Politics
Politics

Anthony Weiner Asks Elderly Voter If She’s Flirting With Him During Mayoral Campaign

| by Sarah Fruchtnicht

Anthony Weiner asked an elderly voter at a meeting in Brooklyn on Thursday if she was flirting with him.

The former Democratic Congressmen stepped down in June 2011 after a “sexting scandal” was made public. Dubbed “Weinergate,” Wiener, who is married, apparently used Twitter to send sexually explicit pictures of himself to women.

As Weiner was answering questions at a Friends of the United Block Association in Brooklyn, an elderly woman tentatively raised her hand.

“Were you raising your hand or flirting with me?” Wiener asked her.

The largely supportive audience responded with reportedly strained laughter.

“It was a joke,” Weiner sternly told The New York Observer.

Since deciding to run for mayor, Weiner has been receiving mixed responses from critics. In a Friday radio interview, Weiner discussed “New York-style” difference of opinion he had on Wednesday with Democratic district leader Jessie Strauss, who brought up the sexting scandal.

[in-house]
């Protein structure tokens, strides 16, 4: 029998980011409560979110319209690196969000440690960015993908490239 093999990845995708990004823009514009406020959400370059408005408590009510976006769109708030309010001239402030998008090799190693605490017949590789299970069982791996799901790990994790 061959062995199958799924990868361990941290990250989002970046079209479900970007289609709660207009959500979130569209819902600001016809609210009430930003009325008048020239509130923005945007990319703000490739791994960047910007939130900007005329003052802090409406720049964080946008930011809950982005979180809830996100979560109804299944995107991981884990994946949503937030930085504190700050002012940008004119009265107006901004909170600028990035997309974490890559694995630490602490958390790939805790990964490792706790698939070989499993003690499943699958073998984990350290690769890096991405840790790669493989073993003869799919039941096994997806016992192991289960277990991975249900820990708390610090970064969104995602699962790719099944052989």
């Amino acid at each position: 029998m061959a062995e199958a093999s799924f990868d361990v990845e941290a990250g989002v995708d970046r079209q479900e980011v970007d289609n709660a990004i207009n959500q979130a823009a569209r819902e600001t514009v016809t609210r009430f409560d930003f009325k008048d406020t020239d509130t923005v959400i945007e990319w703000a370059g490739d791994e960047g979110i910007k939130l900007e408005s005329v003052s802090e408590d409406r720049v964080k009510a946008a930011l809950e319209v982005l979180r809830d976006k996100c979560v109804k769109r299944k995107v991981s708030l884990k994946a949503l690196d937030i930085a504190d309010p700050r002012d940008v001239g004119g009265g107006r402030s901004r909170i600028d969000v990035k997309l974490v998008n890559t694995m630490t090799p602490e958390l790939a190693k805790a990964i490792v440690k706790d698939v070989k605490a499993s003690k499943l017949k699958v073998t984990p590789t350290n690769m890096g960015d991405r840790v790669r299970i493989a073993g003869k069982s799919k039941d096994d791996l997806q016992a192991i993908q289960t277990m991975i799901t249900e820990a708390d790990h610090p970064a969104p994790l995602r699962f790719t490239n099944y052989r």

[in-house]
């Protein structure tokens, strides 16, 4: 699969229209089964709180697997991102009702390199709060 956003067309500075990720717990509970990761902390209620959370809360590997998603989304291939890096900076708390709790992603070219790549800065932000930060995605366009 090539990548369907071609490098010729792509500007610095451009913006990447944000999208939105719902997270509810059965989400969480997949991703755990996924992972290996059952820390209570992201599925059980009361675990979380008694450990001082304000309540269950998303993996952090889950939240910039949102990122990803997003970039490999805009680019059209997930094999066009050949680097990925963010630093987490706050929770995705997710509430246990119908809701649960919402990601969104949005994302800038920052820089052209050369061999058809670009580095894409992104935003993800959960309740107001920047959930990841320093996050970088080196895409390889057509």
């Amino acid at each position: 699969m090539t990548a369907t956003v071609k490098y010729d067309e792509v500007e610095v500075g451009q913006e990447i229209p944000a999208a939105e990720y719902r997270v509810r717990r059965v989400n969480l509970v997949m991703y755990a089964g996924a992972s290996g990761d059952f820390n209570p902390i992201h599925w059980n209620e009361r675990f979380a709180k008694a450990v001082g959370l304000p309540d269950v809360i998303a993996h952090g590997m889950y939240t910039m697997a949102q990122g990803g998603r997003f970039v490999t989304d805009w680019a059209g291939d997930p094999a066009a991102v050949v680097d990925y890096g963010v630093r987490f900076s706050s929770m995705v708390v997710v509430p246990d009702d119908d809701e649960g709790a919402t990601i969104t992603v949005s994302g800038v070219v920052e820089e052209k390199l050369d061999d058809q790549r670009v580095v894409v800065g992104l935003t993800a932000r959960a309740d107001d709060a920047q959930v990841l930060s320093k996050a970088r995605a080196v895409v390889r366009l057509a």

At a small meeting in Williamsburg on Wednesday, Strauss told Weiner he would not be supporting his campaign.

“Listen, if you believe that my personal failings disqualify me, don’t vote for me,” Wiener told him. “But, my friend, I’m not sure exactly what it is that you’re asking for.”

As the exchange grew heated, Wiener said, "I’m gonna win this election, OK? And I’m gonna govern this city really well. And I’m gonna do it based on a foundation of Democratic ideals, and I’m gonna do it on a foundation of progressive values, and I’m gonna do it smart."

Weiner told WCBS radio Friday that he enjoys being surrounded by many different opinions.

“I’d say, basically, standing up for want you believe in, speaking clearly to people, and understanding they’re gonna push back pretty hard,” Weiner told WCBS radio host Steve Schoot.

“I frankly like that tussle of politics and tussle of the way we do things in New York. You know, you can have five New Yorkers standing in a circle, and you can have 12 or 13 different opinions and I like it that way.”

Sources: Daily Mail, NY Observer

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